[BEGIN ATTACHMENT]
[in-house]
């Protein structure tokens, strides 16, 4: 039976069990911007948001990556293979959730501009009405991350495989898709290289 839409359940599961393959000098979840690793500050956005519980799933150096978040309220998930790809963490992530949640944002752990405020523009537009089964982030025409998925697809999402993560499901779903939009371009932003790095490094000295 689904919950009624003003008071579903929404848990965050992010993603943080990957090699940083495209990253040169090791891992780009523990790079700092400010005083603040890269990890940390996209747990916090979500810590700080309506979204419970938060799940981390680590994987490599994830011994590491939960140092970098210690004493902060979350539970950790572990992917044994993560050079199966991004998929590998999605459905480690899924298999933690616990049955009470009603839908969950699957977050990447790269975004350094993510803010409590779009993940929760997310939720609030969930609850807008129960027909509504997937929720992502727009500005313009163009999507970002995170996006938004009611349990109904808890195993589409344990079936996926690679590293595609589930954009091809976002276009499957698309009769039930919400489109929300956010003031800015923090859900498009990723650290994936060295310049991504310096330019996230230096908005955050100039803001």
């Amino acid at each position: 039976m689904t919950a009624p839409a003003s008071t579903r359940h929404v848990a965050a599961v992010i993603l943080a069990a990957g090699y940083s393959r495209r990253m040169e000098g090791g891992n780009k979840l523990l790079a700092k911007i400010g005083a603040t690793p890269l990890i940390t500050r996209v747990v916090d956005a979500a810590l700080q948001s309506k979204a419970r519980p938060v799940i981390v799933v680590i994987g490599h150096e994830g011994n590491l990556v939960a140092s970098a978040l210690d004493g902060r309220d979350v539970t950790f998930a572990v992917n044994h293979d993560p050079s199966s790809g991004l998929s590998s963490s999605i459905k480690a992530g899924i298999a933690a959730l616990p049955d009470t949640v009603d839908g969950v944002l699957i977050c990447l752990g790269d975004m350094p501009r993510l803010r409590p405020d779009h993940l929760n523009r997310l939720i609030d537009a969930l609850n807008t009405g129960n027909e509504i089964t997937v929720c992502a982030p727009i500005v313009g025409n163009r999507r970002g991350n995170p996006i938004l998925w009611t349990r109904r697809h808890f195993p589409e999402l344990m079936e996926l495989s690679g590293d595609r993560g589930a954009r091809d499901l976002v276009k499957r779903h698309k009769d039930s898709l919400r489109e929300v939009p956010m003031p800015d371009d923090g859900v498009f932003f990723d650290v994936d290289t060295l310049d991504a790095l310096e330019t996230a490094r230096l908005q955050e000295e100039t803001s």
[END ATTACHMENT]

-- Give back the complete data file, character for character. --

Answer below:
[in-house]
């Protein structure tokens, strides 16, 4: 039976069990911007948001990556293979959730501009009405991350495989898709290289 839409359940599961393959000098979840690793500050956005519980799933150096978040309220998930790809963490992530949640944002752990405020523009537009089964982030025409998925697809999402993560499901779903939009371009932003790095490094000295 689904919950009624003003008071579903929404848990965050992010993603943080990957090699940083495209990253040169090791891992780009523990790079700092400010005083603040890269990890940390996209747990916090979500810590700080309506979204419970938060799940981390680590994987490599994830011994590491939960140092970098210690004493902060979350539970950790572990992917044994993560050079199966991004998929590998999605459905480690899924298999933690616990049955009470009603839908969950699957977050990447790269975004350094993510803010409590779009993940929760997310939720609030969930609850807008129960027909509504997937929720992502727009500005313009163009999507970002995170996006938004009611349990109904808890195993589409344990079936996926690679590293595609589930954009091809976002276009499957698309009769039930919400489109929300956010003031800015923090859900498009990723650290994936060295310049991504310096330019996230230096908005955050100039803001």
């Amino acid at each position: 039976m689904t919950a009624p839409a003003s008071t579903r359940h929404v848990a965050a599961v992010i993603l943080a069990a990957g090699y940083s393959r495209r990253m040169e000098g090791g891992n780009k979840l523990l790079a700092k911007i400010g005083a603040t690793p890269l990890i940390t500050r996209v747990v916090d956005a979500a810590l700080q948001s309506k979204a419970r519980p938060v799940i981390v799933v680590i994987g490599h150096e994830g011994n590491l990556v939960a140092s970098a978040l210690d004493g902060r309220d979350v539970t950790f998930a572990v992917n044994h293979d993560p050079s199966s790809g991004l998929s590998s963490s999605i459905k480690a992530g899924i298999a933690a959730l616990p049955d009470t949640v009603d839908g969950v944002l699957i977050c990447l752990g790269d975004m350094p501009r993510l803010r409590p405020d779009h993940l929760n523009r997310l939720i609030d537009a969930l609850n807008t009405g129960n027909e509504i089964t997937v929720c992502a982030p727009i500005v313009g025409n163009r999507r970002g991350n995170p996006i938004l998925w009611t349990r109904r697809h808890f195993p589409e999402l344990m079936e996926l495989s690679g590293d595609r993560g589930a954009r091809d499901l976002v276009k499957r779903h698309k009769d039930s898709l919400r489109e929300v939009p956010m003031p800015d371009d923090g859900v498009f932003f990723d650290v994936d290289t060295l310049d991504a790095l310096e330019t996230a490094r230096l908005q955050e000295e100039t803001s």